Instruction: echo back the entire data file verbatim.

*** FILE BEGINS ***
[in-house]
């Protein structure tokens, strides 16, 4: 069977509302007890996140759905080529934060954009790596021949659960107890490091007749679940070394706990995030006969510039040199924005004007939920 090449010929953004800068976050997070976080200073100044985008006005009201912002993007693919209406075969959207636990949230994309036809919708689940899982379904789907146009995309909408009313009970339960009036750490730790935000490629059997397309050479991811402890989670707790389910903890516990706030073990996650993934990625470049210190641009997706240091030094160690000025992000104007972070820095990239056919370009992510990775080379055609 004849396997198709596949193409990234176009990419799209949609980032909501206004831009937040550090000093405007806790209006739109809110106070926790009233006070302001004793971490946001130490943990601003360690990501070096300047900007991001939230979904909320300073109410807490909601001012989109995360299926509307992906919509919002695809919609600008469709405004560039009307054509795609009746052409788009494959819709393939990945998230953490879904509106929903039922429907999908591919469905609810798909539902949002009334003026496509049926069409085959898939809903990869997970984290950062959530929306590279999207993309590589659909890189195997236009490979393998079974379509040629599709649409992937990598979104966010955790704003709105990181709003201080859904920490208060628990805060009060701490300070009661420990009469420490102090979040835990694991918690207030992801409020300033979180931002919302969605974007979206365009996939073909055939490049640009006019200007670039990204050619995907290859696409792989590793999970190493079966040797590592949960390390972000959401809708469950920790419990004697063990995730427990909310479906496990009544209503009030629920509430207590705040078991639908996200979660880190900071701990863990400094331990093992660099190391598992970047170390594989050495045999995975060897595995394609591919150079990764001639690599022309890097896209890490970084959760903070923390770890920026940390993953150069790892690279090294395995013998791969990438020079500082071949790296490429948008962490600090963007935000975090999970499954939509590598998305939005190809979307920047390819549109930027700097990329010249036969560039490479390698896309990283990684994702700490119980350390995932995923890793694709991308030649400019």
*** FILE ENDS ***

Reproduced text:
[in-house]
């Protein structure tokens, strides 16, 4: 069977509302007890996140759905080529934060954009790596021949659960107890490091007749679940070394706990995030006969510039040199924005004007939920 090449010929953004800068976050997070976080200073100044985008006005009201912002993007693919209406075969959207636990949230994309036809919708689940899982379904789907146009995309909408009313009970339960009036750490730790935000490629059997397309050479991811402890989670707790389910903890516990706030073990996650993934990625470049210190641009997706240091030094160690000025992000104007972070820095990239056919370009992510990775080379055609 004849396997198709596949193409990234176009990419799209949609980032909501206004831009937040550090000093405007806790209006739109809110106070926790009233006070302001004793971490946001130490943990601003360690990501070096300047900007991001939230979904909320300073109410807490909601001012989109995360299926509307992906919509919002695809919609600008469709405004560039009307054509795609009746052409788009494959819709393939990945998230953490879904509106929903039922429907999908591919469905609810798909539902949002009334003026496509049926069409085959898939809903990869997970984290950062959530929306590279999207993309590589659909890189195997236009490979393998079974379509040629599709649409992937990598979104966010955790704003709105990181709003201080859904920490208060628990805060009060701490300070009661420990009469420490102090979040835990694991918690207030992801409020300033979180931002919302969605974007979206365009996939073909055939490049640009006019200007670039990204050619995907290859696409792989590793999970190493079966040797590592949960390390972000959401809708469950920790419990004697063990995730427990909310479906496990009544209503009030629920509430207590705040078991639908996200979660880190900071701990863990400094331990093992660099190391598992970047170390594989050495045999995975060897595995394609591919150079990764001639690599022309890097896209890490970084959760903070923390770890920026940390993953150069790892690279090294395995013998791969990438020079500082071949790296490429948008962490600090963007935000975090999970499954939509590598998305939005190809979307920047390819549109930027700097990329010249036969560039490479390698896309990283990684994702700490119980350390995932995923890793694709991308030649400019």